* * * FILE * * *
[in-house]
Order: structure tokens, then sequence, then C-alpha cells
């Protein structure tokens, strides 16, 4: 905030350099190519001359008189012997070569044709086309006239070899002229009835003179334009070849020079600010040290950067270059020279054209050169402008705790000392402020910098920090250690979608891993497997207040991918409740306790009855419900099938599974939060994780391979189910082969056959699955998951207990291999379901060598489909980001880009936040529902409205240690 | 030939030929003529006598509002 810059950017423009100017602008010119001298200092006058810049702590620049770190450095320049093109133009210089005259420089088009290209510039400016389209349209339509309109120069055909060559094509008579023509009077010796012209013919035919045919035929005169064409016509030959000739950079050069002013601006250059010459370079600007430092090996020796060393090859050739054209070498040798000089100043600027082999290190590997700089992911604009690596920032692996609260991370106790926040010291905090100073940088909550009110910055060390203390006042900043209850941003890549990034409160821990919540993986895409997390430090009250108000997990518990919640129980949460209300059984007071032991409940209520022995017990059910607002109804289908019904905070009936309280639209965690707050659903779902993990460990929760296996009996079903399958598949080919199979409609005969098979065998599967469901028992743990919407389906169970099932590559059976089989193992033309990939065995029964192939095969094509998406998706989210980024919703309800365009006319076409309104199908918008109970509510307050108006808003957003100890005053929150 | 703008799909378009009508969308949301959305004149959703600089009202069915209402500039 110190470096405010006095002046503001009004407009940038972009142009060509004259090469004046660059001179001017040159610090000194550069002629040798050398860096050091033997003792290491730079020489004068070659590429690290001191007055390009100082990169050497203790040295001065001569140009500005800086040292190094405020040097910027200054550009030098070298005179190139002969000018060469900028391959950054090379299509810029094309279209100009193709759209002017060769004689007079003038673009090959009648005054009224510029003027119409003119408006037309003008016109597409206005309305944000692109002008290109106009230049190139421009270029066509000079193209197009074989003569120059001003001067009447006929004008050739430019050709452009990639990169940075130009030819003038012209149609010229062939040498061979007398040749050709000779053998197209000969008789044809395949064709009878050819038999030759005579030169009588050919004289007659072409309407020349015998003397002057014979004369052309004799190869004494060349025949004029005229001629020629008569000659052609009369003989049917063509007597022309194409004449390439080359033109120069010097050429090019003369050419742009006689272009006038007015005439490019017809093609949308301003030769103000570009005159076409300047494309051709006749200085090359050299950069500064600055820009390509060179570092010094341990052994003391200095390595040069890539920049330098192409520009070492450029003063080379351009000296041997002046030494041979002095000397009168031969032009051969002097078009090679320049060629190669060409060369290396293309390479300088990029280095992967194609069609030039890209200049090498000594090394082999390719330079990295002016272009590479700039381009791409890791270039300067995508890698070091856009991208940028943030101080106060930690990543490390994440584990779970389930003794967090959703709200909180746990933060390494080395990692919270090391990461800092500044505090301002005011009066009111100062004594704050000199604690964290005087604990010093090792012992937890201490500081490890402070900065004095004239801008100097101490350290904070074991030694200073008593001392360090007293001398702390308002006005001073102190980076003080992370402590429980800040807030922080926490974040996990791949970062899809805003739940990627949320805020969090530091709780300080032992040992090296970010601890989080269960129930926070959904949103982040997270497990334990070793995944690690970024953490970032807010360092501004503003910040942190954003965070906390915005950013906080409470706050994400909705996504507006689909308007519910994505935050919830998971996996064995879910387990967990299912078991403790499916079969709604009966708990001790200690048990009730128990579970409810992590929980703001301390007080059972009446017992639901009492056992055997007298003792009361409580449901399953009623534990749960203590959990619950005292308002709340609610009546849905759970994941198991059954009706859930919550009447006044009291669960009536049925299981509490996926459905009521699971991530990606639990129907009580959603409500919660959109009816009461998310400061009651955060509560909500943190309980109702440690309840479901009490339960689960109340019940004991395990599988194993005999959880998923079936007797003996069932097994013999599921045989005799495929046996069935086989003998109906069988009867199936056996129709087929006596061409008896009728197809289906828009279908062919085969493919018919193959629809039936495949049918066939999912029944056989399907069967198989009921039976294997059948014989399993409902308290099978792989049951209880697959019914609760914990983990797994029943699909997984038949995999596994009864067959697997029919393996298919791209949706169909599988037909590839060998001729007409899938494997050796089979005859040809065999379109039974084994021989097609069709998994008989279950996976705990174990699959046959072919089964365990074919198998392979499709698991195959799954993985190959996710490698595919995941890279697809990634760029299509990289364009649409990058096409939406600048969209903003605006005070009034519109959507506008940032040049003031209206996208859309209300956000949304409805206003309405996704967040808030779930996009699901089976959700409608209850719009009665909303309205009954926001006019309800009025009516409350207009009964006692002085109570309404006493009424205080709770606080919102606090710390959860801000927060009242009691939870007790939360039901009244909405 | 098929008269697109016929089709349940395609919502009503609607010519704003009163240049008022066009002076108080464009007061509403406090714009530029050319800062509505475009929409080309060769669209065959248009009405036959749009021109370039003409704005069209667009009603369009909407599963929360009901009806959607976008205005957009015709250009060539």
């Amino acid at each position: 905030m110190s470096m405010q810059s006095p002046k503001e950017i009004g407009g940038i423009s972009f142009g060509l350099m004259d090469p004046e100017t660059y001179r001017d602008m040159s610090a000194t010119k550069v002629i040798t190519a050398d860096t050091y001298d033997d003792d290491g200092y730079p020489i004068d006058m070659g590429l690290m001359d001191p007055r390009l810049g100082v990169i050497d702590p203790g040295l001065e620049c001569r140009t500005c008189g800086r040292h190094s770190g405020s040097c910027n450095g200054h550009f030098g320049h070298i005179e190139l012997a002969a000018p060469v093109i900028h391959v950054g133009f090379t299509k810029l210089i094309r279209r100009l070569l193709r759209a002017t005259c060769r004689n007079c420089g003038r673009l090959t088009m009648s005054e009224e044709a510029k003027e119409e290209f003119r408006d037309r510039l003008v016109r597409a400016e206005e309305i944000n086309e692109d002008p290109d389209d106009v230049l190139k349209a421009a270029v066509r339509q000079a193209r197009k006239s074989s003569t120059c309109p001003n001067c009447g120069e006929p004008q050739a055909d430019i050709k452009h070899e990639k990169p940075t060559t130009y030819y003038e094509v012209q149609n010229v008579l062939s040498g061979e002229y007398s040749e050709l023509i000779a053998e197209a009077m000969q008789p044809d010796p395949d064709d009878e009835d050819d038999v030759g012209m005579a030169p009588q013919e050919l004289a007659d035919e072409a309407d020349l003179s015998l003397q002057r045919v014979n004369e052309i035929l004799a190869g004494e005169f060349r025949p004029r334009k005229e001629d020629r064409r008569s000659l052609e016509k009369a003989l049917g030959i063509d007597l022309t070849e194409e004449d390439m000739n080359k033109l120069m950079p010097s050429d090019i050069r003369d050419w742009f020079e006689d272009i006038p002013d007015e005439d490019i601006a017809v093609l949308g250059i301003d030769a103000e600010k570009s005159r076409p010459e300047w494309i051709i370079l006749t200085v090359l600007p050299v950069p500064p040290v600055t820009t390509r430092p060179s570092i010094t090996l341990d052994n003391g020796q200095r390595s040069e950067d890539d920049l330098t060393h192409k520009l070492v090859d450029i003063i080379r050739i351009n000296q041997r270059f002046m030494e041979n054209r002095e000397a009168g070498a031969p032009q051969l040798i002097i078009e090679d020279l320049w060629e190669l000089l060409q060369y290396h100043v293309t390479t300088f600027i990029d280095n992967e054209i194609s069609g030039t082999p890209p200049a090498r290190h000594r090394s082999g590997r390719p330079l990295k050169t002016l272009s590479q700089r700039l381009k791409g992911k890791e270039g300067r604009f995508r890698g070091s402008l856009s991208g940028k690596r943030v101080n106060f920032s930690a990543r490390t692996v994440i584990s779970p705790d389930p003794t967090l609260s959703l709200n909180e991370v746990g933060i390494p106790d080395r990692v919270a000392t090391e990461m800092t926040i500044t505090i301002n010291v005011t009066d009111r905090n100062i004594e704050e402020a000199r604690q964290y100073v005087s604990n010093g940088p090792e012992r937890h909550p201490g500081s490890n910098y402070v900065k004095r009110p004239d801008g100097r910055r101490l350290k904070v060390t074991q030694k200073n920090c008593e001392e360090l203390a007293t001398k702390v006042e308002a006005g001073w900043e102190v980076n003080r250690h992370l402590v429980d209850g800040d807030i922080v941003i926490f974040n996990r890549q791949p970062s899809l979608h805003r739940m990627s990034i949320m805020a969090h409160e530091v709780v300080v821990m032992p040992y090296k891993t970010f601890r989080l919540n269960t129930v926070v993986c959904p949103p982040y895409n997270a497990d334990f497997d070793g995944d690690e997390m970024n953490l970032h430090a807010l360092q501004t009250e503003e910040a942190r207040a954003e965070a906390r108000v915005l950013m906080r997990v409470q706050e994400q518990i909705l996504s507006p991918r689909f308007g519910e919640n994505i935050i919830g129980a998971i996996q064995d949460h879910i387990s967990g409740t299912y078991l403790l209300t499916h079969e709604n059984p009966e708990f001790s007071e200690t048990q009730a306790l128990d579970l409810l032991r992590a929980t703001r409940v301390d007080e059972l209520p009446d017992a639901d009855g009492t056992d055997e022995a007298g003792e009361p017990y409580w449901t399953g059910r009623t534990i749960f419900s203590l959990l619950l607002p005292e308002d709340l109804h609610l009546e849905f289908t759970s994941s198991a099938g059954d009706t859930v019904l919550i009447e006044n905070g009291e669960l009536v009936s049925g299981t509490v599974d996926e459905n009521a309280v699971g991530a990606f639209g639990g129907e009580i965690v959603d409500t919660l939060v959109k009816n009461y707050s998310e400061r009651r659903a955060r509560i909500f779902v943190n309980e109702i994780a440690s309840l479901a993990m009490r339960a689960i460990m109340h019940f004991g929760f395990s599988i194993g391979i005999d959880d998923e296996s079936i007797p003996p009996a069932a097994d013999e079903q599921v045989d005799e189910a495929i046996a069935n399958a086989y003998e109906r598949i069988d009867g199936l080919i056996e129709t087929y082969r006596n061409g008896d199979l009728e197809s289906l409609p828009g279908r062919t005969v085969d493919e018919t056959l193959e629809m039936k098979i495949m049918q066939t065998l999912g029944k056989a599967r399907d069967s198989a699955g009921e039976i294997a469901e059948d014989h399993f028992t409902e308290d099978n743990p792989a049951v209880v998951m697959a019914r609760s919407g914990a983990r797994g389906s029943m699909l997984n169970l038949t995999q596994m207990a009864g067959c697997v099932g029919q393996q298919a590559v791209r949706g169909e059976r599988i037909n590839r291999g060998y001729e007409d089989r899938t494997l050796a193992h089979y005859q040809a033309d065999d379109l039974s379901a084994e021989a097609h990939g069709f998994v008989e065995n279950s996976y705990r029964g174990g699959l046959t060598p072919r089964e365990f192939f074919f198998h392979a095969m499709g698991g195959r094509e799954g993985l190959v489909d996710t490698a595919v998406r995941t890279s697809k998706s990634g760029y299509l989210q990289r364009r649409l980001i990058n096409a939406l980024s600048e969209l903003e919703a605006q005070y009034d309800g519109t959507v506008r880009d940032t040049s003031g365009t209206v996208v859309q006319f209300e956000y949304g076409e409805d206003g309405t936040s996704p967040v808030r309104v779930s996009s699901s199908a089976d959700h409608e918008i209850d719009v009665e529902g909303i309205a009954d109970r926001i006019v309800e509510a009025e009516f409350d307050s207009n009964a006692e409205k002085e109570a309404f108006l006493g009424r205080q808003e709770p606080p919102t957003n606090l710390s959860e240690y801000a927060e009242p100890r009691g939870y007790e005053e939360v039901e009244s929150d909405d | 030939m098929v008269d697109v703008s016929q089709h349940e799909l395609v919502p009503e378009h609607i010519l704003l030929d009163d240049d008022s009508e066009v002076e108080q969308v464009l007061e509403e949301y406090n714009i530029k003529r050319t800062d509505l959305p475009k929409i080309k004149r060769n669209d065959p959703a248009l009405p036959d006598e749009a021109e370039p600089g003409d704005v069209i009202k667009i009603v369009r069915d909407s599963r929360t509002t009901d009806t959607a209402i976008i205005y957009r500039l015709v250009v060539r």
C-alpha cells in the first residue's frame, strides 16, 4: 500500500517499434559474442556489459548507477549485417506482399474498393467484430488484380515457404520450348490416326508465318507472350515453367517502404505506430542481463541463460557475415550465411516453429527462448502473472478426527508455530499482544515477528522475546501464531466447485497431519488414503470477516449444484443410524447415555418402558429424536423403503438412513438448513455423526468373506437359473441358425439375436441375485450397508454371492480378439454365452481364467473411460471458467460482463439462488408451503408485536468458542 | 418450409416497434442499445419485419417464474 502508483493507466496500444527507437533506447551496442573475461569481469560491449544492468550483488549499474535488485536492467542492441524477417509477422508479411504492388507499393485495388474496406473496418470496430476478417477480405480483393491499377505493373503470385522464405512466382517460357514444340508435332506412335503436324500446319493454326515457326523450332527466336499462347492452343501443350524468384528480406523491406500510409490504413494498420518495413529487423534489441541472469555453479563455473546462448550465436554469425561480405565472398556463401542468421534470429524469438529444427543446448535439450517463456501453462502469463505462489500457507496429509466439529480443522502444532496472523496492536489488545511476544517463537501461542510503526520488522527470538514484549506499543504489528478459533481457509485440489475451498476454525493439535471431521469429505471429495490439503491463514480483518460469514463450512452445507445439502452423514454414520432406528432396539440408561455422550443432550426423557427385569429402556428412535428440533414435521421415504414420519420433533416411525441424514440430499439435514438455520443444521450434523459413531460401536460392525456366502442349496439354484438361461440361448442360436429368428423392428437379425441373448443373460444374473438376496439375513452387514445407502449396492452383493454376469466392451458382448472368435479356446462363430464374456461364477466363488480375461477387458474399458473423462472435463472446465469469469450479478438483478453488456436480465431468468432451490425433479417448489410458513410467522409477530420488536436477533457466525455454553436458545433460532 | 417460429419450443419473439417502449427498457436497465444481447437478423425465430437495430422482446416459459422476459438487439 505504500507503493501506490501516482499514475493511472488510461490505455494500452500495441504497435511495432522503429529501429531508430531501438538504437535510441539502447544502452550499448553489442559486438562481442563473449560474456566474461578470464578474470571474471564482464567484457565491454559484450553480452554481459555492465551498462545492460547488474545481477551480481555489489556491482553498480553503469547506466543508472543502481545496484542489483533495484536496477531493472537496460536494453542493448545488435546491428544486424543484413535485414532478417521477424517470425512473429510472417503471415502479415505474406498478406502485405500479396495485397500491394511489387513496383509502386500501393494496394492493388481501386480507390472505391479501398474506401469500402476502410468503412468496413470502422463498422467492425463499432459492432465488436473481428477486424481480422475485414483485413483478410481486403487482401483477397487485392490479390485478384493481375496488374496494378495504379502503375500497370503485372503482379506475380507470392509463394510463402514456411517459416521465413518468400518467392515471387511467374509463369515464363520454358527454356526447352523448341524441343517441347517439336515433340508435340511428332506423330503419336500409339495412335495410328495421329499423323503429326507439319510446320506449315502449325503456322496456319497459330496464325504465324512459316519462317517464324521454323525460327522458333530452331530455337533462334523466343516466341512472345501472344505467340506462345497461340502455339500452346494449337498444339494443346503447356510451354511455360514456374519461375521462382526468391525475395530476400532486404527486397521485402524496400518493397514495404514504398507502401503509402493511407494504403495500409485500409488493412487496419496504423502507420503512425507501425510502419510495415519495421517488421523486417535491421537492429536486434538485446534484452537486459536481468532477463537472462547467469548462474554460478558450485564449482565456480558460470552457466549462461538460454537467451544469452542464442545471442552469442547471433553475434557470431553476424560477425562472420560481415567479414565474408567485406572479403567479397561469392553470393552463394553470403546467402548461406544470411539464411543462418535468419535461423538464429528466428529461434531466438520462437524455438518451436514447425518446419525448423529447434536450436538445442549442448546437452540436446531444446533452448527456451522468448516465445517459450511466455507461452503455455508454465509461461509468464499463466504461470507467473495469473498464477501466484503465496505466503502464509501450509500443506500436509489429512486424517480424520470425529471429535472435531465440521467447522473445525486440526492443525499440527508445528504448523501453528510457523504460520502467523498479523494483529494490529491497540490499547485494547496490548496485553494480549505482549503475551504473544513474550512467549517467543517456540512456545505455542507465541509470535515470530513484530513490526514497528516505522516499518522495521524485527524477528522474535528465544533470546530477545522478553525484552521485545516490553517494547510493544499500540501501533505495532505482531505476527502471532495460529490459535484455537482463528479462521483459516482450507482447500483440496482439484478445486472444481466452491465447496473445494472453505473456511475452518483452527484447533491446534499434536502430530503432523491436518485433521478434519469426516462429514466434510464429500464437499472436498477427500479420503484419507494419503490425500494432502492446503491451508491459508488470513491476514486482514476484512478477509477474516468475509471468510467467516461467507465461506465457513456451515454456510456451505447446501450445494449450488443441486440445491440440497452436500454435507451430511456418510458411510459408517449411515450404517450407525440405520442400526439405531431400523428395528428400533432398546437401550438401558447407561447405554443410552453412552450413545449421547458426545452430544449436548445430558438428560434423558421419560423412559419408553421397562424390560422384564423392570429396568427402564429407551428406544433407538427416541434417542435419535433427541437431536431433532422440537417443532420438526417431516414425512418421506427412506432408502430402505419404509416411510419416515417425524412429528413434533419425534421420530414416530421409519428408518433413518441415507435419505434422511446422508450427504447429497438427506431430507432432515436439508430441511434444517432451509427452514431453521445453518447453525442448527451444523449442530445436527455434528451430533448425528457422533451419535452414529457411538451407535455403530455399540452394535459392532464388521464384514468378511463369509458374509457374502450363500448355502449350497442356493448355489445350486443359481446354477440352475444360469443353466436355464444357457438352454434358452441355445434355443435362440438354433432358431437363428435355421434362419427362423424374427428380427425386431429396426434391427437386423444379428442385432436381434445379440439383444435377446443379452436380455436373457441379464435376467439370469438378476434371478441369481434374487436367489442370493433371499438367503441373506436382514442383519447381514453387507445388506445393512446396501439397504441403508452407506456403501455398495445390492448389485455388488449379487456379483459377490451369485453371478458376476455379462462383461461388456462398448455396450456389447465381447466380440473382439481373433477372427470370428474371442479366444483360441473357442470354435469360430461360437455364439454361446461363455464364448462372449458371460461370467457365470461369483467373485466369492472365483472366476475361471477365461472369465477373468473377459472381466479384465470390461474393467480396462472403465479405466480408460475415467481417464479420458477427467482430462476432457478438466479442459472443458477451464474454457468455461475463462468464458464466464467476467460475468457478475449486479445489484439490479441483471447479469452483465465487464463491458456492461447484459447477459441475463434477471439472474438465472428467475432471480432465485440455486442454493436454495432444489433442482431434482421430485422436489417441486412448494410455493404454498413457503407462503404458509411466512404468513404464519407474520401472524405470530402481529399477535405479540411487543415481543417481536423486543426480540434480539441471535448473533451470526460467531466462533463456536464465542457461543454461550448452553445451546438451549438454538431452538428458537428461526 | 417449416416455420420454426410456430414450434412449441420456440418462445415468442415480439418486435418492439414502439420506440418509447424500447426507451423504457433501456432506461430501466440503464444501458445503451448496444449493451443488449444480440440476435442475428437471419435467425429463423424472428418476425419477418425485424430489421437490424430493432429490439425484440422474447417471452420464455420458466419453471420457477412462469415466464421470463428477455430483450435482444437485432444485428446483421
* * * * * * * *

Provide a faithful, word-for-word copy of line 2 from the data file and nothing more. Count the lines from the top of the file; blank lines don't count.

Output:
Order: structure tokens, then sequence, then C-alpha cells